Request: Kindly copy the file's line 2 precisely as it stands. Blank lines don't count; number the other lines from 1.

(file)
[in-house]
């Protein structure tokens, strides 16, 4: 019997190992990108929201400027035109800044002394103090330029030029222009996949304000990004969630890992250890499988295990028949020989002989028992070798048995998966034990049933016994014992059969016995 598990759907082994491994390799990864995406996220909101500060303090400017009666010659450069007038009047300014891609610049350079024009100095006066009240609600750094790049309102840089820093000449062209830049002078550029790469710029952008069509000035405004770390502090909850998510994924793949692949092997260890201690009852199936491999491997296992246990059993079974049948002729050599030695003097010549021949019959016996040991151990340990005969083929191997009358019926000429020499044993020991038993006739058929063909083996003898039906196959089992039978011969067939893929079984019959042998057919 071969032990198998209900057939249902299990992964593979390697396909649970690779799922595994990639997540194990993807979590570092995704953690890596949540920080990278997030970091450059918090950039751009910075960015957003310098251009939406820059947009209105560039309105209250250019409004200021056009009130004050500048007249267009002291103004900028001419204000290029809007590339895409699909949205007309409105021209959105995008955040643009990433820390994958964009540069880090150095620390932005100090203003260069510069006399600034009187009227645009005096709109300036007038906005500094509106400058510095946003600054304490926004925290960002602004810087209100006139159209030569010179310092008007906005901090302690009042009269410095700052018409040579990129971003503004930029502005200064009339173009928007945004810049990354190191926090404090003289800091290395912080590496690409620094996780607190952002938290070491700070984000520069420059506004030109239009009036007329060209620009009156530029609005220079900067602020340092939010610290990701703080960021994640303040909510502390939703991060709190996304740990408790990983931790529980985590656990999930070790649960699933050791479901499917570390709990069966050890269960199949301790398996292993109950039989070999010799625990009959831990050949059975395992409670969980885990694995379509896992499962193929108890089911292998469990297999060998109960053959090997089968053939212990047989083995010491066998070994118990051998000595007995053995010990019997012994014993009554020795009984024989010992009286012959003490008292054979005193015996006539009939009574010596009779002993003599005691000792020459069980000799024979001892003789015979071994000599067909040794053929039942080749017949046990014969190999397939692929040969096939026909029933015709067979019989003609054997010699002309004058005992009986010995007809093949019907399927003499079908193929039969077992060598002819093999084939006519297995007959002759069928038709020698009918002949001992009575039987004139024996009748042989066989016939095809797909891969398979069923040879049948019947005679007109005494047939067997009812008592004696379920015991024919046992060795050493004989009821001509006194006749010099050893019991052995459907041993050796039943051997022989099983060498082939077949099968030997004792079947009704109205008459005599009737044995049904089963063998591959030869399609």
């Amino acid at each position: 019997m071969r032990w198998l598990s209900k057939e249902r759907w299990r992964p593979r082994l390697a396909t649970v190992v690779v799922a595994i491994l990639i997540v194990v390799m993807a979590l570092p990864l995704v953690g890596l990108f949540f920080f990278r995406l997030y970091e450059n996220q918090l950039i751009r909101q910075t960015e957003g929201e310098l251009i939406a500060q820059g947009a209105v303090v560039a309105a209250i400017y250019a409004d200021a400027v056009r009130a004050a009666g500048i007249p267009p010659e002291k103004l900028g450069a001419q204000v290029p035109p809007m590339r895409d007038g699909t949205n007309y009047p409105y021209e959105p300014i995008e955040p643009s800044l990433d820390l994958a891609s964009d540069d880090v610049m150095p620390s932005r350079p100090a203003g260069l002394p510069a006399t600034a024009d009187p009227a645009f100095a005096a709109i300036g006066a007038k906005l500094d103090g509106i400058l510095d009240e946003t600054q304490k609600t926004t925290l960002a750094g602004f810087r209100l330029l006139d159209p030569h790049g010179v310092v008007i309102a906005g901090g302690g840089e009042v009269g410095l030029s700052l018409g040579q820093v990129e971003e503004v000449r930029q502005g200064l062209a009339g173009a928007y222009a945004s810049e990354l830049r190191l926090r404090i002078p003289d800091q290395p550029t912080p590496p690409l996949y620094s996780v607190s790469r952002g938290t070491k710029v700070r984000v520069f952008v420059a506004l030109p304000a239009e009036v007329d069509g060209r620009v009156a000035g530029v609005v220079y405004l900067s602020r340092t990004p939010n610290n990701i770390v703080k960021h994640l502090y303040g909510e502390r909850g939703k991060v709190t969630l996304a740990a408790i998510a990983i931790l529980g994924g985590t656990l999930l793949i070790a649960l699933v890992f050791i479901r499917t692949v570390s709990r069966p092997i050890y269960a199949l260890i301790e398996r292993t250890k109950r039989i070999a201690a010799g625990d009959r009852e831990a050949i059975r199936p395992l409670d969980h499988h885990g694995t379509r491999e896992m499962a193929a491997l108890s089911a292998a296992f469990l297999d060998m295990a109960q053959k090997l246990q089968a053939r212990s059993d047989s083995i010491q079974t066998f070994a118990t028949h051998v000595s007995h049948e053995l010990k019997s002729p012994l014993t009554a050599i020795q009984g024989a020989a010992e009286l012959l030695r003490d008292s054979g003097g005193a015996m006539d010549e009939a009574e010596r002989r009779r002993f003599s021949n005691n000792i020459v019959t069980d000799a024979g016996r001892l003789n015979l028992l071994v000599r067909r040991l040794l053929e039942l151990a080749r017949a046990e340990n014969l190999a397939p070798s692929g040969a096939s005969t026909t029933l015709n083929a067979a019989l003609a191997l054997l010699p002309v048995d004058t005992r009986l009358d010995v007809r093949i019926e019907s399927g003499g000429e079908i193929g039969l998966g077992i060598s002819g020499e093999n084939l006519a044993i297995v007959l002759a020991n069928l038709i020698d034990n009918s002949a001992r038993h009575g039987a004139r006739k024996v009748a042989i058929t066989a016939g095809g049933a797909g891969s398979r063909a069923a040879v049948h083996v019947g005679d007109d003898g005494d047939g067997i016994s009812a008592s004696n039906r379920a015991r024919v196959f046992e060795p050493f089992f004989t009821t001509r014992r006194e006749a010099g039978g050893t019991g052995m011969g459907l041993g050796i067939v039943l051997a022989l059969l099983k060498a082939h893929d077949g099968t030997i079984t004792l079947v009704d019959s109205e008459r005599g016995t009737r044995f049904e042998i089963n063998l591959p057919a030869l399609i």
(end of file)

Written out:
């Protein structure tokens, strides 16, 4: 019997190992990108929201400027035109800044002394103090330029030029222009996949304000990004969630890992250890499988295990028949020989002989028992070798048995998966034990049933016994014992059969016995 598990759907082994491994390799990864995406996220909101500060303090400017009666010659450069007038009047300014891609610049350079024009100095006066009240609600750094790049309102840089820093000449062209830049002078550029790469710029952008069509000035405004770390502090909850998510994924793949692949092997260890201690009852199936491999491997296992246990059993079974049948002729050599030695003097010549021949019959016996040991151990340990005969083929191997009358019926000429020499044993020991038993006739058929063909083996003898039906196959089992039978011969067939893929079984019959042998057919 071969032990198998209900057939249902299990992964593979390697396909649970690779799922595994990639997540194990993807979590570092995704953690890596949540920080990278997030970091450059918090950039751009910075960015957003310098251009939406820059947009209105560039309105209250250019409004200021056009009130004050500048007249267009002291103004900028001419204000290029809007590339895409699909949205007309409105021209959105995008955040643009990433820390994958964009540069880090150095620390932005100090203003260069510069006399600034009187009227645009005096709109300036007038906005500094509106400058510095946003600054304490926004925290960002602004810087209100006139159209030569010179310092008007906005901090302690009042009269410095700052018409040579990129971003503004930029502005200064009339173009928007945004810049990354190191926090404090003289800091290395912080590496690409620094996780607190952002938290070491700070984000520069420059506004030109239009009036007329060209620009009156530029609005220079900067602020340092939010610290990701703080960021994640303040909510502390939703991060709190996304740990408790990983931790529980985590656990999930070790649960699933050791479901499917570390709990069966050890269960199949301790398996292993109950039989070999010799625990009959831990050949059975395992409670969980885990694995379509896992499962193929108890089911292998469990297999060998109960053959090997089968053939212990047989083995010491066998070994118990051998000595007995053995010990019997012994014993009554020795009984024989010992009286012959003490008292054979005193015996006539009939009574010596009779002993003599005691000792020459069980000799024979001892003789015979071994000599067909040794053929039942080749017949046990014969190999397939692929040969096939026909029933015709067979019989003609054997010699002309004058005992009986010995007809093949019907399927003499079908193929039969077992060598002819093999084939006519297995007959002759069928038709020698009918002949001992009575039987004139024996009748042989066989016939095809797909891969398979069923040879049948019947005679007109005494047939067997009812008592004696379920015991024919046992060795050493004989009821001509006194006749010099050893019991052995459907041993050796039943051997022989099983060498082939077949099968030997004792079947009704109205008459005599009737044995049904089963063998591959030869399609």